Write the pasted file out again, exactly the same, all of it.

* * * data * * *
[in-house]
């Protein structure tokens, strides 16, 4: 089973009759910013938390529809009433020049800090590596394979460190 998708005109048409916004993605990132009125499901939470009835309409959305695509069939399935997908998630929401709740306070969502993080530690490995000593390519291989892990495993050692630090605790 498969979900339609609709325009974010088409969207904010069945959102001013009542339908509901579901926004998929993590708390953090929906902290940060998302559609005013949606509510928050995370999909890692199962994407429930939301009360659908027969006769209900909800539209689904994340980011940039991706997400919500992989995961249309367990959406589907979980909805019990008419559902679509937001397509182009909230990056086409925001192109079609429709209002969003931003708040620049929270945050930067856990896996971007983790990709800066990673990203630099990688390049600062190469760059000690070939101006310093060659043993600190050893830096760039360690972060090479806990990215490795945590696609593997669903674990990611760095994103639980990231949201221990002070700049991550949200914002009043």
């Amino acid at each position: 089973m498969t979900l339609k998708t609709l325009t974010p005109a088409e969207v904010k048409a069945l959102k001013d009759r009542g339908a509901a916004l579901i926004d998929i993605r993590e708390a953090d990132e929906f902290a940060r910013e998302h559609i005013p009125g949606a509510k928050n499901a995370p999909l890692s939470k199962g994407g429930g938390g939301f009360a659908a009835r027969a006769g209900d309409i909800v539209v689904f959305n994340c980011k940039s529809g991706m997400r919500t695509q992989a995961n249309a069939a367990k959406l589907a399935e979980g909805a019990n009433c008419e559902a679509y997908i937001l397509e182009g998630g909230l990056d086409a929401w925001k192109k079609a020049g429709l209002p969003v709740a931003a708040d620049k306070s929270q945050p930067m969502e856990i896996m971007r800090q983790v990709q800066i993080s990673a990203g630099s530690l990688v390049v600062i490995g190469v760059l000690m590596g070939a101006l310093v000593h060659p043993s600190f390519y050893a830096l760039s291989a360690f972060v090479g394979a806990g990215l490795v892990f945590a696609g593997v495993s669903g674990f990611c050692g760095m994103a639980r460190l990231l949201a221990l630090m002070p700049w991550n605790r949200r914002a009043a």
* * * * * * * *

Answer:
[in-house]
């Protein structure tokens, strides 16, 4: 089973009759910013938390529809009433020049800090590596394979460190 998708005109048409916004993605990132009125499901939470009835309409959305695509069939399935997908998630929401709740306070969502993080530690490995000593390519291989892990495993050692630090605790 498969979900339609609709325009974010088409969207904010069945959102001013009542339908509901579901926004998929993590708390953090929906902290940060998302559609005013949606509510928050995370999909890692199962994407429930939301009360659908027969006769209900909800539209689904994340980011940039991706997400919500992989995961249309367990959406589907979980909805019990008419559902679509937001397509182009909230990056086409925001192109079609429709209002969003931003708040620049929270945050930067856990896996971007983790990709800066990673990203630099990688390049600062190469760059000690070939101006310093060659043993600190050893830096760039360690972060090479806990990215490795945590696609593997669903674990990611760095994103639980990231949201221990002070700049991550949200914002009043």
């Amino acid at each position: 089973m498969t979900l339609k998708t609709l325009t974010p005109a088409e969207v904010k048409a069945l959102k001013d009759r009542g339908a509901a916004l579901i926004d998929i993605r993590e708390a953090d990132e929906f902290a940060r910013e998302h559609i005013p009125g949606a509510k928050n499901a995370p999909l890692s939470k199962g994407g429930g938390g939301f009360a659908a009835r027969a006769g209900d309409i909800v539209v689904f959305n994340c980011k940039s529809g991706m997400r919500t695509q992989a995961n249309a069939a367990k959406l589907a399935e979980g909805a019990n009433c008419e559902a679509y997908i937001l397509e182009g998630g909230l990056d086409a929401w925001k192109k079609a020049g429709l209002p969003v709740a931003a708040d620049k306070s929270q945050p930067m969502e856990i896996m971007r800090q983790v990709q800066i993080s990673a990203g630099s530690l990688v390049v600062i490995g190469v760059l000690m590596g070939a101006l310093v000593h060659p043993s600190f390519y050893a830096l760039s291989a360690f972060v090479g394979a806990g990215l490795v892990f945590a696609g593997v495993s669903g674990f990611c050692g760095m994103a639980r460190l990231l949201a221990l630090m002070p700049w991550n605790r949200r914002a009043a």